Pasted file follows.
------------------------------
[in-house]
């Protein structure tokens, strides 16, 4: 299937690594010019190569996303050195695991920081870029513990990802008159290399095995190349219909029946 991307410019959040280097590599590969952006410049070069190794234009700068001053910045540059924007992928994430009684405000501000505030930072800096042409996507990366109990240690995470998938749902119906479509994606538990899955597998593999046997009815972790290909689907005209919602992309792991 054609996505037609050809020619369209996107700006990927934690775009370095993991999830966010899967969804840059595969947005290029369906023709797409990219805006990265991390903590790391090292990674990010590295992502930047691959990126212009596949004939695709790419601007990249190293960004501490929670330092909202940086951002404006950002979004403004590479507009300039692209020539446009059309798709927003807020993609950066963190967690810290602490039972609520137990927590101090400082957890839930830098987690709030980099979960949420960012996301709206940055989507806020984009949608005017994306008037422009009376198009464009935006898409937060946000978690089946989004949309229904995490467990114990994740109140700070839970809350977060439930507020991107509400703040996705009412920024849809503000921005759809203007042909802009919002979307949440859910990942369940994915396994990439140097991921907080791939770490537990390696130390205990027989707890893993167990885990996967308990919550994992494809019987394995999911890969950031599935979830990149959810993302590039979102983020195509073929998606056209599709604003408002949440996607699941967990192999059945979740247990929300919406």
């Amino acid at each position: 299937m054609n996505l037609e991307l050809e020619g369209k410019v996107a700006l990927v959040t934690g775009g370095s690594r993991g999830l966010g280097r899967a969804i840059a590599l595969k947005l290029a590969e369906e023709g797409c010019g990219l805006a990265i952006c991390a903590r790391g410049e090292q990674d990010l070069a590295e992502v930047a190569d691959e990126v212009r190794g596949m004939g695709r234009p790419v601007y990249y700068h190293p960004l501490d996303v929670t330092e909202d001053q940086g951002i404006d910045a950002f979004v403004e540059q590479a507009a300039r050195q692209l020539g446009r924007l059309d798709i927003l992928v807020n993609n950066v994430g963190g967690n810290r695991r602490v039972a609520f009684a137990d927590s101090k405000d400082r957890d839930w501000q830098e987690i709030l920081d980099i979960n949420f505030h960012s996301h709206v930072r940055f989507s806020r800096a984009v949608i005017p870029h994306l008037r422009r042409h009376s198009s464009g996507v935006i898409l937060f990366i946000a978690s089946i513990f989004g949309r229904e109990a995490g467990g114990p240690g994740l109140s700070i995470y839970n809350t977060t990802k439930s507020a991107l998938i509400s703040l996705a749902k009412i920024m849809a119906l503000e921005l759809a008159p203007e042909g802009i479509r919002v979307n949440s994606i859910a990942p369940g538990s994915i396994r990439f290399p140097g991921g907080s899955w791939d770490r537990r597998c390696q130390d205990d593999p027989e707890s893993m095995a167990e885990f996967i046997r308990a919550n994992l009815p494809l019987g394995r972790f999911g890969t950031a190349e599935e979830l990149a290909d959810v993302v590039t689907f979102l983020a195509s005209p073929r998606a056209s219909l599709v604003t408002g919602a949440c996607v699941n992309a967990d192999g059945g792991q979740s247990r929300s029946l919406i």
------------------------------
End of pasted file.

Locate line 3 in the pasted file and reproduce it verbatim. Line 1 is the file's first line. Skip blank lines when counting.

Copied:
């Amino acid at each position: 299937m054609n996505l037609e991307l050809e020619g369209k410019v996107a700006l990927v959040t934690g775009g370095s690594r993991g999830l966010g280097r899967a969804i840059a590599l595969k947005l290029a590969e369906e023709g797409c010019g990219l805006a990265i952006c991390a903590r790391g410049e090292q990674d990010l070069a590295e992502v930047a190569d691959e990126v212009r190794g596949m004939g695709r234009p790419v601007y990249y700068h190293p960004l501490d996303v929670t330092e909202d001053q940086g951002i404006d910045a950002f979004v403004e540059q590479a507009a300039r050195q692209l020539g446009r924007l059309d798709i927003l992928v807020n993609n950066v994430g963190g967690n810290r695991r602490v039972a609520f009684a137990d927590s101090k405000d400082r957890d839930w501000q830098e987690i709030l920081d980099i979960n949420f505030h960012s996301h709206v930072r940055f989507s806020r800096a984009v949608i005017p870029h994306l008037r422009r042409h009376s198009s464009g996507v935006i898409l937060f990366i946000a978690s089946i513990f989004g949309r229904e109990a995490g467990g114990p240690g994740l109140s700070i995470y839970n809350t977060t990802k439930s507020a991107l998938i509400s703040l996705a749902k009412i920024m849809a119906l503000e921005l759809a008159p203007e042909g802009i479509r919002v979307n949440s994606i859910a990942p369940g538990s994915i396994r990439f290399p140097g991921g907080s899955w791939d770490r537990r597998c390696q130390d205990d593999p027989e707890s893993m095995a167990e885990f996967i046997r308990a919550n994992l009815p494809l019987g394995r972790f999911g890969t950031a190349e599935e979830l990149a290909d959810v993302v590039t689907f979102l983020a195509s005209p073929r998606a056209s219909l599709v604003t408002g919602a949440c996607v699941n992309a967990d192999g059945g792991q979740s247990r929300s029946l919406i």